I’ll admit, I’m in awe of the range of skills our veterans are learning in the military—from pipefitting to heavy equipment operation—and the connection to our industry. It seems like it would be a natural transition from the military to industry but it can be complicated. Terminology in skill levels and jobs are just a few of the differences encountered. For example, while industry uses credentials to indicate skill levels, the military uses Military Occupational Specialty (MOS) codes, Air Force Specialty Codes (AFSC) and Navy Seabee rates to designate a specific job. A civilian company might understand that MOS code 12W10 Carpenter and Mason means the military member or veteran has some experience with carpentry and masonry; however, it doesn’t tell them they would be at a Carpentry Level 1 credential or Masonry Level 1 credential, with some experience in additional levels.
That’s where the Hard Hat Heroes Credentialing Portal comes in! The free Credentialing Portal provides task alignments from military specialties to industry-recognized credentials for our veterans and transitioning military members. Celebrating its first year anniversary on Veterans Day, the Hard Hat Heroes Credentialing Portal had an incredible year of growth. When the portal was first introduced, there were 10 Army alignments, with other military branch alignments in the works. There are now over 70 alignments between the Army, Navy, Air Force and Marine Corps. Not only are there craft credentials, but also rank-based for leadership alignments.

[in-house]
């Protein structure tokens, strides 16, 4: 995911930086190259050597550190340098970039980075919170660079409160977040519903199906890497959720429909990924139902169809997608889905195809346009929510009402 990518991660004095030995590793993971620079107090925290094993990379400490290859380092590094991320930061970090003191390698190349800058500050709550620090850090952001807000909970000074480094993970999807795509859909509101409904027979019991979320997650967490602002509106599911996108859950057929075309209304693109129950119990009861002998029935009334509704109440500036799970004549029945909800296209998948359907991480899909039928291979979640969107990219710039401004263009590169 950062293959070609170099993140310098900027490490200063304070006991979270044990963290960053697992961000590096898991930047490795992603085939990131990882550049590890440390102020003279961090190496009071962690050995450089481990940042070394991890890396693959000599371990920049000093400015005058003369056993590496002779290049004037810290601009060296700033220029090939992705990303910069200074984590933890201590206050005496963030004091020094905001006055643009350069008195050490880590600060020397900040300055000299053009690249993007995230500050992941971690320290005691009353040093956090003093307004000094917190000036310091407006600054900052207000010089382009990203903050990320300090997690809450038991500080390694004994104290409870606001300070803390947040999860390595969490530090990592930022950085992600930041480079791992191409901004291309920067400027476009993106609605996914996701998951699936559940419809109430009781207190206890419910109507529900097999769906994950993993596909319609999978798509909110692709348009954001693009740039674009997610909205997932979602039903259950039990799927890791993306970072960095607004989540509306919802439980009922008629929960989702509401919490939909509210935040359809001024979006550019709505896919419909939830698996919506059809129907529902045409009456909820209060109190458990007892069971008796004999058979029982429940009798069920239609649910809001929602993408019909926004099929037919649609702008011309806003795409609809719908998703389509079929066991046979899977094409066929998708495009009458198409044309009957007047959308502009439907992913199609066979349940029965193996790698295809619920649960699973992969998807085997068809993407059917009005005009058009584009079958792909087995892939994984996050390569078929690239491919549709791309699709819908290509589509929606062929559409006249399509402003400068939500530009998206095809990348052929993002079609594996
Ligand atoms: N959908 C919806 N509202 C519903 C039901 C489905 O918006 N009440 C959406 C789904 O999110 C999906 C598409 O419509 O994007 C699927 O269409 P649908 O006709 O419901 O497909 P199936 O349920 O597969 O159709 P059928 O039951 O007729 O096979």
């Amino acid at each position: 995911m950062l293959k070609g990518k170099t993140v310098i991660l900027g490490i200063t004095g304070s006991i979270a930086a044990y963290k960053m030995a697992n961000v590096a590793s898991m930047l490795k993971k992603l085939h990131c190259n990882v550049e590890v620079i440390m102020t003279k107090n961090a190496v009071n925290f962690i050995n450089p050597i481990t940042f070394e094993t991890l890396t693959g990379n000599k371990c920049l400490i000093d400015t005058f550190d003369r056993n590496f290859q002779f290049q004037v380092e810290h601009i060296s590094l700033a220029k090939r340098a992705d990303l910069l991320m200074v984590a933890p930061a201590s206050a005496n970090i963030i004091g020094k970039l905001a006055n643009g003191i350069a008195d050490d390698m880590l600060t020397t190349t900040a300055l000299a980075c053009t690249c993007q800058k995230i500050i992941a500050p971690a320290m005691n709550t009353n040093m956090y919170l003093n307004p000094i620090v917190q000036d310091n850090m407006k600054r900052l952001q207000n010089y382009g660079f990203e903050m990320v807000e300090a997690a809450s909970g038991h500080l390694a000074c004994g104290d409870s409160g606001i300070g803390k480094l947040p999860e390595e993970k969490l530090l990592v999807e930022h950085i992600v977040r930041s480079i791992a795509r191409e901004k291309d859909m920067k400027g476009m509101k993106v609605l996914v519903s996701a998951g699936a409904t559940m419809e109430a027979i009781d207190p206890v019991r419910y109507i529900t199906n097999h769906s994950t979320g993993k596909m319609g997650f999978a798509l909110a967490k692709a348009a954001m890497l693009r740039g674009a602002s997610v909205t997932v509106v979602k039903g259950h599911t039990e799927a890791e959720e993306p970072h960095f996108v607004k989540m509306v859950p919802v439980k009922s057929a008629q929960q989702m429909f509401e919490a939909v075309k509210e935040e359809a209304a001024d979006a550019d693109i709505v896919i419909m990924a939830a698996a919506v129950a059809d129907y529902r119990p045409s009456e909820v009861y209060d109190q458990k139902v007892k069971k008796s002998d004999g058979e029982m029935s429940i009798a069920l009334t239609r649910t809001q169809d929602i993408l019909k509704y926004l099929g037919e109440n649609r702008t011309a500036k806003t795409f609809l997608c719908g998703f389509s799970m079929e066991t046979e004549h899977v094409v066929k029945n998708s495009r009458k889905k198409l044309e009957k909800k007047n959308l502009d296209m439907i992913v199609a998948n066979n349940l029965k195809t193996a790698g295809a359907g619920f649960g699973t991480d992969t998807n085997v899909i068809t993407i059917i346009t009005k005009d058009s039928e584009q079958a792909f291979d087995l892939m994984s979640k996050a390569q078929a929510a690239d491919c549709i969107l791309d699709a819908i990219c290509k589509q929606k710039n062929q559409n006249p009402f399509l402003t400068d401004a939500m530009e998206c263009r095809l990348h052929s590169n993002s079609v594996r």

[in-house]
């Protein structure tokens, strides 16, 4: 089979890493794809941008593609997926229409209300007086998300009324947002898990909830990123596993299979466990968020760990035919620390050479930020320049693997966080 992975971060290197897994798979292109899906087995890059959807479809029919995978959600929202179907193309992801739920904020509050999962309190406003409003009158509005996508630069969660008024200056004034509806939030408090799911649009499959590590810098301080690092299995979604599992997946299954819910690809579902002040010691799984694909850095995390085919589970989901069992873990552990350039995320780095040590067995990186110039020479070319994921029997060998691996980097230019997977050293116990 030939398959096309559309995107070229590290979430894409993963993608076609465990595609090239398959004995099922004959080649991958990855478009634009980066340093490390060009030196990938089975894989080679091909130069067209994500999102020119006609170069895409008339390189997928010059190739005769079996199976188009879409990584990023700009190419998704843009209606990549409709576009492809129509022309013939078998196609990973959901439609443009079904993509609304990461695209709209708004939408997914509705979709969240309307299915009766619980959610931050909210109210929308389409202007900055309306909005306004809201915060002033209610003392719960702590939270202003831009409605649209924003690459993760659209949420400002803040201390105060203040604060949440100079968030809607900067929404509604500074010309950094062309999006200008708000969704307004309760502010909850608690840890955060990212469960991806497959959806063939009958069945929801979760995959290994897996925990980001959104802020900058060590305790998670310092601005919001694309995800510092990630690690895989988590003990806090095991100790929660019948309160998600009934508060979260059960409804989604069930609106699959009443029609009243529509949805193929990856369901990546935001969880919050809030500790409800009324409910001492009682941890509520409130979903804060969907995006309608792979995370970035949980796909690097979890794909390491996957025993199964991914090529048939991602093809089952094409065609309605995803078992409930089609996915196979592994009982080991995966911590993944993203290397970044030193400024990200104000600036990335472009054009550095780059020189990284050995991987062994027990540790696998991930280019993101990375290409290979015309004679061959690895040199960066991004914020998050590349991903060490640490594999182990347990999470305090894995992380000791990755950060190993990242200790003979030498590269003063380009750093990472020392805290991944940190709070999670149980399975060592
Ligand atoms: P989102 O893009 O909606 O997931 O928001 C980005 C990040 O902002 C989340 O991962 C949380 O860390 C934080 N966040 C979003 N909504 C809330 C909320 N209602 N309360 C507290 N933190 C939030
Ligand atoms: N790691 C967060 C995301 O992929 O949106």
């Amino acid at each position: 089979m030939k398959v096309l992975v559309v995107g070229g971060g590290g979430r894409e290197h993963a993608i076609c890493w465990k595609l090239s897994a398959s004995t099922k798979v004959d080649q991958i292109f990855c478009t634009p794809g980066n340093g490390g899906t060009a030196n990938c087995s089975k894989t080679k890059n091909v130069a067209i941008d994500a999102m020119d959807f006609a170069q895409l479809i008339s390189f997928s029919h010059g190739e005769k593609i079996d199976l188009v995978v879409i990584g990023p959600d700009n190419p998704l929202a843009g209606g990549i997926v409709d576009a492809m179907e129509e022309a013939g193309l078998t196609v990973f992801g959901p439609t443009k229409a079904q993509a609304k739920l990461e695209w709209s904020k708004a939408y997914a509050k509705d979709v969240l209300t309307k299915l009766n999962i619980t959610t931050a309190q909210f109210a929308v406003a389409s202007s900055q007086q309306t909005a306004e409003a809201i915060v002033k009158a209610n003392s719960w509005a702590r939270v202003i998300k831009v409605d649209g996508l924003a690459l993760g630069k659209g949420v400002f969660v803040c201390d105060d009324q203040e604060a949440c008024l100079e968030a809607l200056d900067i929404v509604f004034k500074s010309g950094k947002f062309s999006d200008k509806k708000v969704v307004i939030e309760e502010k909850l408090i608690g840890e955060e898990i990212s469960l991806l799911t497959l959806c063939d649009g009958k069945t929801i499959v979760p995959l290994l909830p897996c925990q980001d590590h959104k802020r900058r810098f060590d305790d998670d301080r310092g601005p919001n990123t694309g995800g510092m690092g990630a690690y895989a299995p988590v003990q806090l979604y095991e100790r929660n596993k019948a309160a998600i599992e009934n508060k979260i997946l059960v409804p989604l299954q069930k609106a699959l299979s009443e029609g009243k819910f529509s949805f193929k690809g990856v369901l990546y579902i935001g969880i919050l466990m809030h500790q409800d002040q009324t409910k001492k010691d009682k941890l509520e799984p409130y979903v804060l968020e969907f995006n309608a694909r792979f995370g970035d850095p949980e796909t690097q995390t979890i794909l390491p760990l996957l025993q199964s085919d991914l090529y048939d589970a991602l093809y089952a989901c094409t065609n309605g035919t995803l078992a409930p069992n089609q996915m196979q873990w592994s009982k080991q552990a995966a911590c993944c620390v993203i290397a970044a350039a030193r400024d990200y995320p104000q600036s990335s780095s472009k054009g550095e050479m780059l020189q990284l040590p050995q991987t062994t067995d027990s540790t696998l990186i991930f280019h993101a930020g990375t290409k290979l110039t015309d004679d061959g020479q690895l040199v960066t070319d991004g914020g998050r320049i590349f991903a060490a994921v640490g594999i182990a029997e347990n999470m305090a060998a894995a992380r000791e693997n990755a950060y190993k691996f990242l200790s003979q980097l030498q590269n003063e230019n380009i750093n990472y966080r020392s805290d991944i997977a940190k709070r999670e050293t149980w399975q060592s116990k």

What if you’re a veteran and don’t see your AFSC, Seabee rate or MOS code listed? Don’t worry, because you can request a crosswalk for your military skills! One of the veterans we featured this month did just that—Lawrence was one of the very first veterans to request a specific MOS code and received industry-recognized credentials for heavy equipment operator.
In addition to the significant strides made to expand alignments in 2017, Hard Hat Heroes also established a military advisory council, consisting of veterans and industry representatives. The council participated in a credentialing workshop, along with representatives from the military, to help roll out new alignments, with more coming in 2018. The ultimate goal of the council is not just to recruit veterans into the construction industry, but also to ensure they have rewarding and sustainable careers through the use of resources and support of NCCER and its Hard Hat Heroes initiative.
We want to offer a heartfelt thank you to the veterans who allowed us to share their stories: Antonio, a Navy steelworker; Mark, now a journeyman pipefitter; and Lawrence, a heavy equipment operator. Focusing on veterans in the industry allowed us to see a snapshot of the different career paths available and what the transition of skills can look like. They defended America, now let’s help them build it.
This originally appeared on NCCER’s Breaking Ground Blog.